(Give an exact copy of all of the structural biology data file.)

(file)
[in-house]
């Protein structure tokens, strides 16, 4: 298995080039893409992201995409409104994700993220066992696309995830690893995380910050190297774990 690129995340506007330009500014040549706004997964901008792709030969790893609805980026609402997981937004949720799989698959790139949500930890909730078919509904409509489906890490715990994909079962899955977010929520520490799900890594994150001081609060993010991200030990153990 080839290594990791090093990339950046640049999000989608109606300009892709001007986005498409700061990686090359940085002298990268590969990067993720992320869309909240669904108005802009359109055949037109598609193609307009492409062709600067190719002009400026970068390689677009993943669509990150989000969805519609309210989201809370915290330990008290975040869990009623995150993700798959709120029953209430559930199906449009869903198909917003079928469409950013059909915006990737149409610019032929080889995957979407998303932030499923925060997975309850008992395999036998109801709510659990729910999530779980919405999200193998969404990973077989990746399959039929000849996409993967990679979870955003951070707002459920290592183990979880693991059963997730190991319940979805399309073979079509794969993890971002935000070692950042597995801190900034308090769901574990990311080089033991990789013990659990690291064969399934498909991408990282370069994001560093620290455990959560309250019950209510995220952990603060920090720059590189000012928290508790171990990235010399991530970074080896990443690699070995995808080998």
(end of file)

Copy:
[in-house]
């Protein structure tokens, strides 16, 4: 298995080039893409992201995409409104994700993220066992696309995830690893995380910050190297774990 690129995340506007330009500014040549706004997964901008792709030969790893609805980026609402997981937004949720799989698959790139949500930890909730078919509904409509489906890490715990994909079962899955977010929520520490799900890594994150001081609060993010991200030990153990 080839290594990791090093990339950046640049999000989608109606300009892709001007986005498409700061990686090359940085002298990268590969990067993720992320869309909240669904108005802009359109055949037109598609193609307009492409062709600067190719002009400026970068390689677009993943669509990150989000969805519609309210989201809370915290330990008290975040869990009623995150993700798959709120029953209430559930199906449009869903198909917003079928469409950013059909915006990737149409610019032929080889995957979407998303932030499923925060997975309850008992395999036998109801709510659990729910999530779980919405999200193998969404990973077989990746399959039929000849996409993967990679979870955003951070707002459920290592183990979880693991059963997730190991319940979805399309073979079509794969993890971002935000070692950042597995801190900034308090769901574990990311080089033991990789013990659990690291064969399934498909991408990282370069994001560093620290455990959560309250019950209510995220952990603060920090720059590189000012928290508790171990990235010399991530970074080896990443690699070995995808080998």